Legislation to regulate data centers Va

Three bills to regulate Virginia’s burgeoning data center industry have failed to pass the General Assembly.

This article was written by news partner WTOP InsideNoVa.com and reprinted by permission. Subscribe to Free InsideNoVa.com email subscription today.

Three bills to regulate Virginia’s burgeoning data center industry have failed to pass the General Assembly.

Del. Danica Roehm, Prince William County, and Sen. Chep Petersen, Fairfax County, filed several bills this year to strengthen regulations and scrutinize the industry.

The duo’s three bills would specifically block the controversial PW Digital Gateway, a proposed 27.6-million-square-foot data center on 2,139 acres along Pageland Lane in west Prince William.

Prince William Board of Supervisors approved project recommendations Nov. 2 after more than nine hours of public hearings and approximately 14 hours of hearings. In the general development guidelines, amendments to the comprehensive plan, specific construction plans are not considered.

QTS Realty Trust Inc. and Compass Data Centers are looking for zone changes for the development of the area.

Bills on the table

Roehm’s House Bill 1986 and Joint Resolution 522 were introduced by House of Delegates committees last week, mainly by lawmakers representing areas not affected or slightly affected by data center development.

HB 1986 would have required the State Water Board to adopt requirements for certain stormwater management practices for data centers within one mile of state or federal land. It would also require any data centers within one mile of state or federal land to reuse stormwater runoff that exceeds the level generated on existing land.

A subcommittee of the Committee on Commerce and Energy introduced the bill on a 6-1 vote on January 26.

The motion for discussion was seconded by Dells. Christopher Head, R-Roanoke; Cathy Byron, R-Bedford; Israel O’Quinn, R-Bristol; Joseph McNamara, R-Roanoke; Cliff Hayes, Chesapeake State, and Rip Sullivan, Arlington State.

Del. Lamont Bagby, Dr. Richmond, opposed the motion.

The subcommittee did not discuss the bill before it was introduced.

HJ 522 was referred to the Rules Committee on January 30 by a vote of 3-2. The resolution ordered the Virginia Department of Energy to study the impact of data center development on the state’s environment, economy, energy resources and carbon reduction. goals.

“All this bill does, in its simplest form, is ask us to look at what we’re doing before we do it,” Roem said.

Byron and Head were joined by Del. Tony Wilt, R-Rockingham, in introducing the bill. Dales. Charniel Henry, Alexandria, Va., and D.L. Scott, of Portsmouth, opposed the motion. Committee Chairman Robert Orrock, R-Pa., abstained.

“Northern Virginia is already the data center capital of the world, and we need to know what we’re getting ourselves into with the expansion of an already fast-growing industry that consumes enormous amounts of water and energy,” Roehm said.

The committee also did not discuss the legislation before it was introduced. Still, Orrock noted, it ranks first as “the most email contact I’ve had on any piece of legislation.”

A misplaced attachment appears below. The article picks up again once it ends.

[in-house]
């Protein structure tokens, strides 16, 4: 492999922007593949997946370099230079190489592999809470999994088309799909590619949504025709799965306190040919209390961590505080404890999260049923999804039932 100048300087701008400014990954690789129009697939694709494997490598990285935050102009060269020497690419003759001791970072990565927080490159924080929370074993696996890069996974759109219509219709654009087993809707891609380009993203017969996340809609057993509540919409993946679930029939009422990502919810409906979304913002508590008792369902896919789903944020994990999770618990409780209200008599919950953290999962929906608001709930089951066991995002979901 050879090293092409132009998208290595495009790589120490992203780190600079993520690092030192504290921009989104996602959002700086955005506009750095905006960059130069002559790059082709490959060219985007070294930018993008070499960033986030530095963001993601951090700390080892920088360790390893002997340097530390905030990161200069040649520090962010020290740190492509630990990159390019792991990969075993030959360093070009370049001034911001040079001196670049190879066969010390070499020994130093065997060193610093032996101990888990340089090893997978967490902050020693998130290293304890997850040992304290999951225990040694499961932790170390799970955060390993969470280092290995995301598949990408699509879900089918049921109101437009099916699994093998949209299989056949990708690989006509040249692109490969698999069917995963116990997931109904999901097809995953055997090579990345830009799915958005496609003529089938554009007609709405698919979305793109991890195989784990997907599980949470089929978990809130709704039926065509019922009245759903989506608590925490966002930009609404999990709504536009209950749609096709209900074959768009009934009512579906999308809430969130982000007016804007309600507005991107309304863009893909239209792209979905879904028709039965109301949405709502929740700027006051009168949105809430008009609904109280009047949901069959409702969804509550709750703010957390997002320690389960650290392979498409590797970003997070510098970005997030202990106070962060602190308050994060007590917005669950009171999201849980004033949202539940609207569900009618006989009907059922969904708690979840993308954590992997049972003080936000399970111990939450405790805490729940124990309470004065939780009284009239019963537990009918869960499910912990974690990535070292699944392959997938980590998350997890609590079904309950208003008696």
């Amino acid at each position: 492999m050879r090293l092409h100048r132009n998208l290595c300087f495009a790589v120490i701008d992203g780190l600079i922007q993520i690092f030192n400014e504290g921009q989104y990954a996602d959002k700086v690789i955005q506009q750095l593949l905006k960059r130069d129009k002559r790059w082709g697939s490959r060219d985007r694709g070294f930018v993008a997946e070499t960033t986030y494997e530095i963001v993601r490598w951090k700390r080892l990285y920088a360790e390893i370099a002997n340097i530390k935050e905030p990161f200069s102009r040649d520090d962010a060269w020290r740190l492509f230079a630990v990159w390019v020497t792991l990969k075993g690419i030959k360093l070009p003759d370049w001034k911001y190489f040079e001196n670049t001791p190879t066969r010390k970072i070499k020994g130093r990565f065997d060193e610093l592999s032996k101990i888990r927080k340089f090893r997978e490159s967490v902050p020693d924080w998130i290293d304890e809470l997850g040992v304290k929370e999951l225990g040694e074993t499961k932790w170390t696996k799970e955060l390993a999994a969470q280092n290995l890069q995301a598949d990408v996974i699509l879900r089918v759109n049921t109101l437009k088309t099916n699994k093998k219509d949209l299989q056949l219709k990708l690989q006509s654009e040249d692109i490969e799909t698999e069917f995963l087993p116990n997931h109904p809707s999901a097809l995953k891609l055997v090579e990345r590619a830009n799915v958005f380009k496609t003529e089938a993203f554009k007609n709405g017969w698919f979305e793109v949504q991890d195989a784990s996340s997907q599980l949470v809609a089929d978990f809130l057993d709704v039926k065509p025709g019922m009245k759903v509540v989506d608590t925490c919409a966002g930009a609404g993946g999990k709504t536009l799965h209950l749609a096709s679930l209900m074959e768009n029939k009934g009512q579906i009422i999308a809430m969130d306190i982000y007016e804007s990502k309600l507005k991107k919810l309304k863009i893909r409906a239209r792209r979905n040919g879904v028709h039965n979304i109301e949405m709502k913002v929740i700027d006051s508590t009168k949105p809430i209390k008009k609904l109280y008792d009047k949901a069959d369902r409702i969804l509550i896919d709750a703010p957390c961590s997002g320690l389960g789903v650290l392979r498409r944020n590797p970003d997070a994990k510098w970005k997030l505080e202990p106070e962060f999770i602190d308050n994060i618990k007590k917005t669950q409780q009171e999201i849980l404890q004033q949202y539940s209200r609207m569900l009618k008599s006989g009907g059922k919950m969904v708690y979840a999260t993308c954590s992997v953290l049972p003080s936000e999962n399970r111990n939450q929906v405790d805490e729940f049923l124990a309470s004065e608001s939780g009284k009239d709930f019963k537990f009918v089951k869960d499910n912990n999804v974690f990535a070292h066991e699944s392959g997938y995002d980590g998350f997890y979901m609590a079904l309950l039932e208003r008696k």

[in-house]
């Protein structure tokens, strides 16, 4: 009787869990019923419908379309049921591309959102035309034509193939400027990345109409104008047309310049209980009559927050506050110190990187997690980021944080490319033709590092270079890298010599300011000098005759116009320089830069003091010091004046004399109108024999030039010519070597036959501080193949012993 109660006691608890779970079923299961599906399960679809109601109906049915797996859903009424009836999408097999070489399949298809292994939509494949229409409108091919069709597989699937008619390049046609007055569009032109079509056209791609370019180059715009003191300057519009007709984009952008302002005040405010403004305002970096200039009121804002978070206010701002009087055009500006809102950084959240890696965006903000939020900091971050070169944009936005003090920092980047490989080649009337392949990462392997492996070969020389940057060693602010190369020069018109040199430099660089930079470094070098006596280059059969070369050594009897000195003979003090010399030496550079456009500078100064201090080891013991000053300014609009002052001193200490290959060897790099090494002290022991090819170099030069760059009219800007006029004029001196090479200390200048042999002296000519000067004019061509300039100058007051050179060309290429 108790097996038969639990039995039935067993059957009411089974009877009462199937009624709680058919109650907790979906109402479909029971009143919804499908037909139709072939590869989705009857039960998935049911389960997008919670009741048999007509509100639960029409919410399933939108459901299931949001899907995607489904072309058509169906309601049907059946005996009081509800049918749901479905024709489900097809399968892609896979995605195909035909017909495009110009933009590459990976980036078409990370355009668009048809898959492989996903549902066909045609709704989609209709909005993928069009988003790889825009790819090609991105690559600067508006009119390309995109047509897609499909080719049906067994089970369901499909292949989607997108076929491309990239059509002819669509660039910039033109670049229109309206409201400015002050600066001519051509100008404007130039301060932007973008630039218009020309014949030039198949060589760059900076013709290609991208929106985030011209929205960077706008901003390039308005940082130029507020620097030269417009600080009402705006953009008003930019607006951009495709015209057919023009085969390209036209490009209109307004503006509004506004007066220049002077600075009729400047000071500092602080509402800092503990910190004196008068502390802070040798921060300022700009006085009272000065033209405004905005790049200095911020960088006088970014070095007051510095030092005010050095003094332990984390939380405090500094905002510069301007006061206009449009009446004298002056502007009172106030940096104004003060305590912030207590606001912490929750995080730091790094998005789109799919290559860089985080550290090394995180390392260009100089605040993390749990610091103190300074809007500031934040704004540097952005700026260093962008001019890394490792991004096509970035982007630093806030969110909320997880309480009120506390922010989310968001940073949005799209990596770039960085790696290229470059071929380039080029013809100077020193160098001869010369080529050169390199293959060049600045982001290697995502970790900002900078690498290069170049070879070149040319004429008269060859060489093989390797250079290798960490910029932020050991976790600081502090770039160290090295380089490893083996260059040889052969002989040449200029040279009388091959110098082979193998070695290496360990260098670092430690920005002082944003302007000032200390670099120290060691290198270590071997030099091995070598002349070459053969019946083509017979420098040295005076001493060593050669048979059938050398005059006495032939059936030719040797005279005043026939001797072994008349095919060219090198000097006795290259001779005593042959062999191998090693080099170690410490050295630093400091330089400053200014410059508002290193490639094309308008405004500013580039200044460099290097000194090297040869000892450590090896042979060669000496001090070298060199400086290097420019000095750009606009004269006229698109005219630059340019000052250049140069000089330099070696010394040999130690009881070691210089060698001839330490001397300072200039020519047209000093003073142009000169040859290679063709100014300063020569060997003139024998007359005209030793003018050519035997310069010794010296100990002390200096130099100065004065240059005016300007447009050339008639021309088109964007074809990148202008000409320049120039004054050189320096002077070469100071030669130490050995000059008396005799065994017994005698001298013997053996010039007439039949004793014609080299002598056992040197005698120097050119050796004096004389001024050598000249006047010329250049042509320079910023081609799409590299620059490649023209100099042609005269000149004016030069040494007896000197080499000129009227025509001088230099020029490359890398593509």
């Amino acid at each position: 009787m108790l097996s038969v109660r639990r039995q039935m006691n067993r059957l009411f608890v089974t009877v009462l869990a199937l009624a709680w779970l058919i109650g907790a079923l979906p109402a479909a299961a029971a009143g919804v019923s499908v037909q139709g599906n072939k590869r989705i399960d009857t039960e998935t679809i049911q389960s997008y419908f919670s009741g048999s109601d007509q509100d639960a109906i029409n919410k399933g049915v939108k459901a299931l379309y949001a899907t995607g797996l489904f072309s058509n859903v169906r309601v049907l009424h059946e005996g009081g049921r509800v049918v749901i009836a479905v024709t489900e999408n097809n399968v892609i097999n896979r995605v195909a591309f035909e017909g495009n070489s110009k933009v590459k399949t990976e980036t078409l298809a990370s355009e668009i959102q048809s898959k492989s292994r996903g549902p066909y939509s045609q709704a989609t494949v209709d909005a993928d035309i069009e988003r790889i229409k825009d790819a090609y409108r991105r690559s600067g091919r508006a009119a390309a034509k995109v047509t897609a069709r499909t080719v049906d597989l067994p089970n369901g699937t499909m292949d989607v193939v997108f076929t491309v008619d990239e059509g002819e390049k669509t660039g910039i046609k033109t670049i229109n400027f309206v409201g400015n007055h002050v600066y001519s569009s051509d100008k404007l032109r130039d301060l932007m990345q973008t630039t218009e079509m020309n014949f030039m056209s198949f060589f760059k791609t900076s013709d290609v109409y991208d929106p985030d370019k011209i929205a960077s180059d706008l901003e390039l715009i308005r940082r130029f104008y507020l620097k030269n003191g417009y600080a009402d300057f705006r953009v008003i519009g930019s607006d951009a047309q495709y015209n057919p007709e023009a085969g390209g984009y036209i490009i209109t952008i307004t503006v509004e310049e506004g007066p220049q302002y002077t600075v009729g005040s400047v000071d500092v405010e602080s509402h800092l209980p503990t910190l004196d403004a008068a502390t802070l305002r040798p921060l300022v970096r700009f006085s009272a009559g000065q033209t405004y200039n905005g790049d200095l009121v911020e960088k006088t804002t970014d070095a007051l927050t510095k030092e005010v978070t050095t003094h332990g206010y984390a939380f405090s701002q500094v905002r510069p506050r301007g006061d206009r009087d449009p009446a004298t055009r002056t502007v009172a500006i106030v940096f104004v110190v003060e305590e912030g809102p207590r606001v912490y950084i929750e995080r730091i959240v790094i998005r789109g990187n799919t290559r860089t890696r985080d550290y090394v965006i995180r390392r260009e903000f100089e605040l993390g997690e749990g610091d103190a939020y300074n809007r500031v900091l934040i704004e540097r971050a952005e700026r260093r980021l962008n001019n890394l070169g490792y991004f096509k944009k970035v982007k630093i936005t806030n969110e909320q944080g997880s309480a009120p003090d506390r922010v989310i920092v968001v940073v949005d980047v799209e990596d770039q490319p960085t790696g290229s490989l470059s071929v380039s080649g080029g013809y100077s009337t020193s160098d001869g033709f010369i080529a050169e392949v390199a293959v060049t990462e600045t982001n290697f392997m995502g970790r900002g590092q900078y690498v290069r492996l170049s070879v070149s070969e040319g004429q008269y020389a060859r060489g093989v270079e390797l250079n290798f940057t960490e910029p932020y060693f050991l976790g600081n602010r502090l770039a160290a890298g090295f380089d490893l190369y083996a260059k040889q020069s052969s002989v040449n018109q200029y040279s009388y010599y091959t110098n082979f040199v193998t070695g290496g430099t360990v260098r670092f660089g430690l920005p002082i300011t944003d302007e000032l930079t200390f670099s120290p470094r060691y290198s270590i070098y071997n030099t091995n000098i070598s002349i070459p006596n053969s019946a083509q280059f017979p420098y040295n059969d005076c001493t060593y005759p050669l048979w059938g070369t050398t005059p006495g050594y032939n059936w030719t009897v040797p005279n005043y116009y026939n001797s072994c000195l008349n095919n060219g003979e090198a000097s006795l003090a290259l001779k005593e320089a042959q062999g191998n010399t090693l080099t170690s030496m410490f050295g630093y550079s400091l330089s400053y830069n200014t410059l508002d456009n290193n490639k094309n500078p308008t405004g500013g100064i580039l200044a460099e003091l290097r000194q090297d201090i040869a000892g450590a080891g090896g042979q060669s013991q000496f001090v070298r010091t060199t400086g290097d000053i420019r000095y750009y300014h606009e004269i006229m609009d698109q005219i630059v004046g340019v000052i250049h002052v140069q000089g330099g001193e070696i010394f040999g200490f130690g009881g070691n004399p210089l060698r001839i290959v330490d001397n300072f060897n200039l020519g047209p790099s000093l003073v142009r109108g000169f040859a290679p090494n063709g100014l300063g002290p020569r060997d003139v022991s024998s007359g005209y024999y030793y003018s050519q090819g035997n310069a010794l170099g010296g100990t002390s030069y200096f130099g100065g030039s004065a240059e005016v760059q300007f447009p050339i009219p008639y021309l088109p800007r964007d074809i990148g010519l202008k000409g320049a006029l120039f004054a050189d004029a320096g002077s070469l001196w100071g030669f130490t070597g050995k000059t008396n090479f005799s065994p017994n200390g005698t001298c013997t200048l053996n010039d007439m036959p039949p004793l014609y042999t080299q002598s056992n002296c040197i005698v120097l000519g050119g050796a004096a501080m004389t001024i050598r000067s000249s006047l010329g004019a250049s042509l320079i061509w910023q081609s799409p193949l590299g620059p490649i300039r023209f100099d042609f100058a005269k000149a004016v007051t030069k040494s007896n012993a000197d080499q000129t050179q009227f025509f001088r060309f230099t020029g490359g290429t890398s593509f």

“By your standards, my mailbox has been blown up more than everyone else’s combined,” he told Roehm.

The 1974 HB suffered a similar fate

Roehmo’s HB 1974 cleared a subcommittee of the Commerce and Energy Committee on Jan. 24, but was brought up for consideration by the full committee on Tuesday in an 11-9 vote.

Legislation requires the State Corporation Commission to issue a Certificate of Public Convenience and Necessity for the construction of power lines with a voltage of at least 69 kilovolts along the highway right-of-way.

Currently, the KDC has to issue a certificate only on lines of 115 kilovolts and above. However, Roehm’s bill would only apply to Virginia Department of Transportation Planning District 8, which is Prince William, Loudoun, Arlington and Fairfax counties, and the cities of Manassas, Manassas Park, Fairfax, Falls Church and Alexandria.

The subcommittee recommended that the full committee pass the bill by a 6-2 vote. Wilt, Scott and Hayes joined in bipartisan support for Dels. Terry Kilgore, R-Scott, Daniel Marshall, R-Danville, and Kay Corey, D-Falls Church.

O’Quinn et al. Rep. Amanda Batten, R-James City, D.C., opposed it.

Two delays

Meanwhile, in the Senate, Petersen’s legislation was combined into one committee.

Petersen’s Senate Bill 1078 would prohibit local governments from approving data centers within one mile of a national or state park or other “historically significant site.”

Digital Gateway is within one mile of Conway Robinson State Forest and Manassas Battlefield National Park.

The bill was referred to the Committee on Local Government, but that group moved it to the Rules Committee on Jan. 23.

Local Government Committee Chairman Lynnwood Lewis, D-Ackomack, said Rules Committee Chairwoman Sen. Mamie Locke, D-Hampton, requested the move. He said Locke’s committee is reviewing Petersen’s decision to study the data center industry and believes both bills should be considered by the same committee.

At the hearing, Sen. Emmett Hanger, R-Augusta, said the local government committee should at least hear testimony on the bill, but a motion was made to carry the legislation. It passed on a 7-3 vote, with Hunger and Sens. Bryce Reeves, R-Spotsylvania, and Travis Hackworth, R-Tazewell, opposing the motion.

Petersen said Prince William Times that the moves are “not a good sign” and “obviously there are people working behind the scenes to defeat this bill, but I’m not deterred.”

Senator Jeremy McPike, Prince William, supported the proposal, but told local media that he was undecided on his position on the proposal.

A hearing on Petersen’s counts is scheduled for 10 a.m. Friday.

Source link

USA News